Miscommunication often stems from a need for clarity or a failure to communicate respectfully. Leaders should prioritise clear and concise communication, avoiding jargon or ambiguous language that can lead to confusion. Additionally, promoting a culture of respect encourages team members to truly listen, seek clarification when needed, and approach disagreements with professionalism. Creating opportunities for open dialogue, constructive feedback, and conflict resolution enhances effective communication and prevent misunderstandings from escalating.
Encouraging individuals to be independent thinkers, articulate their thoughts, ask clarifying questions, and provide supporting evidence or reasoning helps ensure disagreements are based on a shared understanding of the topic. Clear communication reduces misunderstandings and facilitates more productive discussions. Better thinking, better results.
Rather than talking ‘at’ each other, it’s about team members being encouraged to listen, and not listen to reply, listen to seeking to understand different viewpoints without judgment. Leaders should model active listening behaviours by demonstrating genuine interest, paraphrasing others' perspectives, and asking follow-up questions. Listening to understand and listening to ignite thinking fosters an environment where individuals feel valued, understood, and respected, even when they hold differing opinions.
By emphasising the importance of constructive criticism, focusing on specific behaviours or ideas rather than personal attacks, and offering guidance on delivering feedback effectively, leaders promote a feedback culture. By being tough on the facts and being open minded on the reasons, individuals feel more at ease giving feedback and sharing their perspectives without fear of retribution.
Disagreements are natural in any workplace, but cultivating a culture of clarity and respect requires constructive conflict resolution.
“As soon as we disconnect, we move inexorably into rigid opposition and then polarisation”.
As Lencioni describes in his work on the 5 Dysfunctions, latterly the 5 Behaviours of Cohesive Teams, those leaders who promote open and passionate dialogue and provide tools or training help their teams navigate conflicts constructively. Encouraging individuals to find common ground, seek win-win solutions, and practice empathy in conflict resolution fosters a culture where disagreements can be addressed respectfully and productively.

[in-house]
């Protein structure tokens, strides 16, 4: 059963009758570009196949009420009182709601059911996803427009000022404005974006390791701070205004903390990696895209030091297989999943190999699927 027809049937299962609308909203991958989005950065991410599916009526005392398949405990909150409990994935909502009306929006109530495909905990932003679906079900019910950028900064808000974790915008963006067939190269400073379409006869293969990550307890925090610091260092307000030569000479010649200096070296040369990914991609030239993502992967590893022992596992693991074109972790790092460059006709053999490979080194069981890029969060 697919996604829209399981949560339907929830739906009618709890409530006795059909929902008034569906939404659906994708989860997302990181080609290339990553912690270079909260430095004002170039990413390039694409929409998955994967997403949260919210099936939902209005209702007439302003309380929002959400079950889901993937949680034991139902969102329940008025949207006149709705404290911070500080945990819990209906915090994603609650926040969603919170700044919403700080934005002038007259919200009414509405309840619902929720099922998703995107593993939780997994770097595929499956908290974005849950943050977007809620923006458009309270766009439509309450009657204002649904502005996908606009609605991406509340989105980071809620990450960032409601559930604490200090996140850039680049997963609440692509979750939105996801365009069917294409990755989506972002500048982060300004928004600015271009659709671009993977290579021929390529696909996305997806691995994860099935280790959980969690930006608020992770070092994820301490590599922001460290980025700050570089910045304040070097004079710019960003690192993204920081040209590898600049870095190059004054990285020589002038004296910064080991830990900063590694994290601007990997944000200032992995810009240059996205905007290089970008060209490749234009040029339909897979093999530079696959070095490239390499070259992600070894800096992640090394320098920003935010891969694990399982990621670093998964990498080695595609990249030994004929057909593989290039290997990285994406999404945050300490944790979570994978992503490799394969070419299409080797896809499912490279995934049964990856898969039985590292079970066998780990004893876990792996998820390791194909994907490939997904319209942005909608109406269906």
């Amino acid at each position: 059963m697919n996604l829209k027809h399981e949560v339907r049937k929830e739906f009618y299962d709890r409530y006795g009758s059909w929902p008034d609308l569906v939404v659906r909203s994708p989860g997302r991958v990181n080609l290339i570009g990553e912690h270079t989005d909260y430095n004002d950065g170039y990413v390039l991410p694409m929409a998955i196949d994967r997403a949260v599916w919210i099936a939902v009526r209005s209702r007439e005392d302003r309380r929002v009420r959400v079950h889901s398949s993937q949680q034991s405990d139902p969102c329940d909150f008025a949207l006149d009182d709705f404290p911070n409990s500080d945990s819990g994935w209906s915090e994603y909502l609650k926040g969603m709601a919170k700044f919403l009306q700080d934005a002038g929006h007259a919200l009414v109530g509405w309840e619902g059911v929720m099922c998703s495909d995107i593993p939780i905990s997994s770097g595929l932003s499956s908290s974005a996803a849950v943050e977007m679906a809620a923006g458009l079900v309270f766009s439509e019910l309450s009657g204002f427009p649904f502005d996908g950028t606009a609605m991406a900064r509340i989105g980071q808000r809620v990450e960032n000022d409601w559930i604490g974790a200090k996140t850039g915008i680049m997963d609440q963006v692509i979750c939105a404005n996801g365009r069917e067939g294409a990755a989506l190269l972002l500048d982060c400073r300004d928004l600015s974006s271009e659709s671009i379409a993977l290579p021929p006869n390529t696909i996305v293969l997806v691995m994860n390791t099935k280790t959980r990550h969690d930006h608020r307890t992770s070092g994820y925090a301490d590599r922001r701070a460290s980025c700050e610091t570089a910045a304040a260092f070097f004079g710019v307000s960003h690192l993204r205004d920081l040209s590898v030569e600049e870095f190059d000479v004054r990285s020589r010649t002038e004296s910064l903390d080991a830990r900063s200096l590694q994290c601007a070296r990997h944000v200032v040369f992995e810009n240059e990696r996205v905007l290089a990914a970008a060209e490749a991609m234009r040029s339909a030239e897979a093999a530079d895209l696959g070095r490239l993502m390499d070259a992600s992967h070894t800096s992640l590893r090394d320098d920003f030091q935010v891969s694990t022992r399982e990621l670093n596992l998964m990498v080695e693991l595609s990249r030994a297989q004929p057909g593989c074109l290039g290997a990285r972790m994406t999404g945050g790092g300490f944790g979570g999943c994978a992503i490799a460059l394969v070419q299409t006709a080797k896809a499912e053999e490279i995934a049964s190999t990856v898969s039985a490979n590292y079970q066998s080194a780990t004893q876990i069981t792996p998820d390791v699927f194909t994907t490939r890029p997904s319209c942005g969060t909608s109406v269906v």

So much of my work in my coaching and leadership practice is working with leaders to recognise and celebrate the value of diverse perspectives, experiences, and expertise within the team. Actively encouraging and leveraging diverse viewpoints leads to better decision-making and innovation. Embracing intellectual diversity or diversity of thought helps foster cultures where disagreement is viewed as an opportunity for growth and learning rather than a source of conflict.
Organisations create an environment where healthy disagreement thrives by cultivating a culture of clarity and respect. Clear communication, listening to understand, listening to ignite thinking, constructive feedback, effective conflict resolution, and embracing intellectual diversity contribute to a workplace culture that values open dialogue, independent thinking, mutual respect, and continuous learning. In such an environment, individuals feel empowered to express their ideas, challenge assumptions, and engage in robust discussions, ultimately driving innovation and fostering a culture of continuous improvement.
As leaders navigate through this polarised society, our expectations are for them to proactively address these workplace challenges.
By taking action, leaders can shape a positive and inclusive work environment that promotes healthy disagreement, collaboration, connection and respectful communication.
Leaders that counteract negative influences by fostering a culture prioritising empathy, respect, and constructive engagement, create a workplace where employees feel valued, listened to, and empowered.